Time equals money. As cliché as it sounds, this adage is grounded in fact when you’re running a business.
Time management is recognized as such an important skill that there are consultants who specialize in integrating time-management processes into companies’ operations while teaching the ability to employees.
When you’re running a landscaping business, there are deadlines aplenty, and customers can relay their dissatisfaction in a number of ways when you don’t keep to these timelines, including subtracting from the amount they plan to pay. Even if the customer isn’t affected by your company’s poor time management, it can wear on both the owner and the employees.
Here are some ways you and your crews can get the most out of each day.
Nothing will suck away time faster than choosing to do something of lesser importance or tending to unexpected oversights.
In order to plan properly for the day, you must be able to look at the big picture and what’s coming up. If all of your projects seem equally important, evaluate which one will result in negative consequences if not completed by a certain time.
Another factor to take into account is the value of each task to your company. Having crews treat all the yards they have scheduled that day is going to come before doing preventive maintenance on a piece of equipment you haven’t used in a few days. The internal works shouldn’t be ignored, but the customer’s needs always should be taken care of first.
Delegating tasks to staff members can take some of the burdens off of your plate.
By delegating, other members of your business can feel empowered and valuable, while you can focus on more pressing matters.
The procrastinator’s favorite phrase, “I’ll do it later,” can later lead to chaos. This is when a landscaping company decides to inform crews where they are going and what they will be doing the morning of. It results in late starts, misplaced plants or tools, and an overall bad beginning for the day.
Instead, get in the habit of planning ahead. At the end of each day, the manager needs to look at today and tomorrow’s assignments and paperwork. Crews should pre-load their trucks with the equipment needed for the next day’s work. When crews arrive the next day, everything should be ready to go.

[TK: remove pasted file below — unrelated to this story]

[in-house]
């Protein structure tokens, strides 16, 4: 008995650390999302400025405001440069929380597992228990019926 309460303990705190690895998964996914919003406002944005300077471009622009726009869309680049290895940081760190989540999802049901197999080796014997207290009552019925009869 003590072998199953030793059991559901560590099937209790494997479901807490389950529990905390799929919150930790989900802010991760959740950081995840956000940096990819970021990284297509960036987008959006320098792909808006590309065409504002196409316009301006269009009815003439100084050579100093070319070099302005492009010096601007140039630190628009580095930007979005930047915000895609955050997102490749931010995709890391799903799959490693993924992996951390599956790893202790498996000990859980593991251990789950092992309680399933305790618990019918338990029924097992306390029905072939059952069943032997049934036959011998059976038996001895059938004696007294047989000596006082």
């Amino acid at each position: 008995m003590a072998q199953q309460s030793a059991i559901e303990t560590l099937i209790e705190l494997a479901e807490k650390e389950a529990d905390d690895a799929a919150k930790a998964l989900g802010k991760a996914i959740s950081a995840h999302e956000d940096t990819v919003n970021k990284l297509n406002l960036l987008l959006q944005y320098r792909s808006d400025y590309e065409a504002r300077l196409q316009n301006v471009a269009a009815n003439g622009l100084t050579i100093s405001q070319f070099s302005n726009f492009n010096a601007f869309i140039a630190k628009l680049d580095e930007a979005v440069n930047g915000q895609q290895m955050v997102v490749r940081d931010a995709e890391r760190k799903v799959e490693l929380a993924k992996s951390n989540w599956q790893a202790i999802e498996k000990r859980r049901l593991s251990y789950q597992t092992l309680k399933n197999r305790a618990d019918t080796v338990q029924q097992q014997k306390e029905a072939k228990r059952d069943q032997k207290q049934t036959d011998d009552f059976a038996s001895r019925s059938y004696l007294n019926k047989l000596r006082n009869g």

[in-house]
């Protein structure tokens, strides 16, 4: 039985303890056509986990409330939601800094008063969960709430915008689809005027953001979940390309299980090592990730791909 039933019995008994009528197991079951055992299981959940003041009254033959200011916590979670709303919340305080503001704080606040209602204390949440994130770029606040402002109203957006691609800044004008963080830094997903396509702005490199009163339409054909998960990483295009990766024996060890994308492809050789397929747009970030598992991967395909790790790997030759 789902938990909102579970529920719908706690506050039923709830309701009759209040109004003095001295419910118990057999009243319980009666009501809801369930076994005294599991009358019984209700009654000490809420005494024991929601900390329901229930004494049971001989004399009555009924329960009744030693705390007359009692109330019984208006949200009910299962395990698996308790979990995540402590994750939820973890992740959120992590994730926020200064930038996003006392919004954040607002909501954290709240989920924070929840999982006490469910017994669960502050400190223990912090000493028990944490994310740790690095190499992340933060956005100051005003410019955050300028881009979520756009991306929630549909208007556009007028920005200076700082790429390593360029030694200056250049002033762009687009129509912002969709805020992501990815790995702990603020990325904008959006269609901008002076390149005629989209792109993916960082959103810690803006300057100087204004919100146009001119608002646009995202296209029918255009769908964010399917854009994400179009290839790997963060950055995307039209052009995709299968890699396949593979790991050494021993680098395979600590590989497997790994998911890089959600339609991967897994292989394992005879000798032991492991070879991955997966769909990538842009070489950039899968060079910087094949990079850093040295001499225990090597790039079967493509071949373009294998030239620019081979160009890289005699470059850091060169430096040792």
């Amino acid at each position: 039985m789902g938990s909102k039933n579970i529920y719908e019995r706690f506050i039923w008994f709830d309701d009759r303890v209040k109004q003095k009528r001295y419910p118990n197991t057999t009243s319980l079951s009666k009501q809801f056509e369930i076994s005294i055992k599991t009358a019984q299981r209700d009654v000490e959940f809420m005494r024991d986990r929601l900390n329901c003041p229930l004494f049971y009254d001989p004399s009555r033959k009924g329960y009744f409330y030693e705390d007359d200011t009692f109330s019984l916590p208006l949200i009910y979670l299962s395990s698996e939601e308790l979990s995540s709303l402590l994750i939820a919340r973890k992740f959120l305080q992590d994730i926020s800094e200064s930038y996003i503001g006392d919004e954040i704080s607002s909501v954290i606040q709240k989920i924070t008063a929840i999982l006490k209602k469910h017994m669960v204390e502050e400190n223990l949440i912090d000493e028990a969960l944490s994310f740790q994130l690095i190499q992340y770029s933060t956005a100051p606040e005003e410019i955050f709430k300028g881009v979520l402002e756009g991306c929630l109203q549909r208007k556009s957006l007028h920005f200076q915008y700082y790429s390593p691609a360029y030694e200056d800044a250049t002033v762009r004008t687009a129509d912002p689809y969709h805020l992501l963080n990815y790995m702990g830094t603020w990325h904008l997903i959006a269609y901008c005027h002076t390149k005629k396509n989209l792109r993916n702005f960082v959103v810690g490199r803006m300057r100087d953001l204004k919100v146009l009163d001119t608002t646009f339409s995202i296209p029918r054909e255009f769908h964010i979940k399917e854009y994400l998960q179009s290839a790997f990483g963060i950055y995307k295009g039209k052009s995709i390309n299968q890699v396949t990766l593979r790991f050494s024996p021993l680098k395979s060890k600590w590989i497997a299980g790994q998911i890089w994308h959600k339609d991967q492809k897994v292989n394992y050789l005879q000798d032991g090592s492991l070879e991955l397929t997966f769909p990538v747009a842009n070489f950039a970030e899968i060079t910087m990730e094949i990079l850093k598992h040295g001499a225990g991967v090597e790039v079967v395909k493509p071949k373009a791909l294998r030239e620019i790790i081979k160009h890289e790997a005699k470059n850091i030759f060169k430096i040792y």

A good way to keep employees informed and mindful of upcoming projects so that they'll adopt your mindset of keeping things moving is to keep a visible and detailed schedule for everyone to see. Crews get frustrated when they don't know what they're supposed to be doing.
Another time-waster can come from potential clients. If your company offers complimentary consultations, a lot of these people are just looking for free advice and suggestions but have no intention of actually hiring you for the job.
One suggestion on how to handle this is to charge for the consultation, but if they decide to hire your team to do the job then the client gets this money back. That way you can still make money off your services if the customer ends up choosing another landscape contractor.
If you wish to keep offering free consultations, try to limit each meeting to a certain amount of time so you are free to meet with more serious clients as well.
Hold employees accountable
If your best-laid plans still go awry, you might need to start looking more closely to determine exactly where things are going wrong.
Time-management software can track non-billable time and may point out certain employees who are slacking off or are reporting late to work. While good workers may be hard to find, this tardiness cannot be tolerated.
The first time an employee is late, issue a warning. But if it happens again, it might warrant sending them home without pay. This can be hard to do but ignoring it, can turn it into a habit and impact your efficiency. It also sets a tone and could lead to other employees coming in late.
Another employee problem is when they aren't hitting budgeted hours. If an employee is a good worker, but it seems that he is putting projects behind the predicted completion date, show him or her the actual vs. budgeted hours. Actually, this should be reviewed periodically so that you're keeping crews up to date on how they're performing. Some companies post this information daily or even attach reward possibilities if they stay on track.
However, if all the employees are failing to meet the deadlines, it could be that you are being too ambitious with your scheduling and need to make more realistic estimates.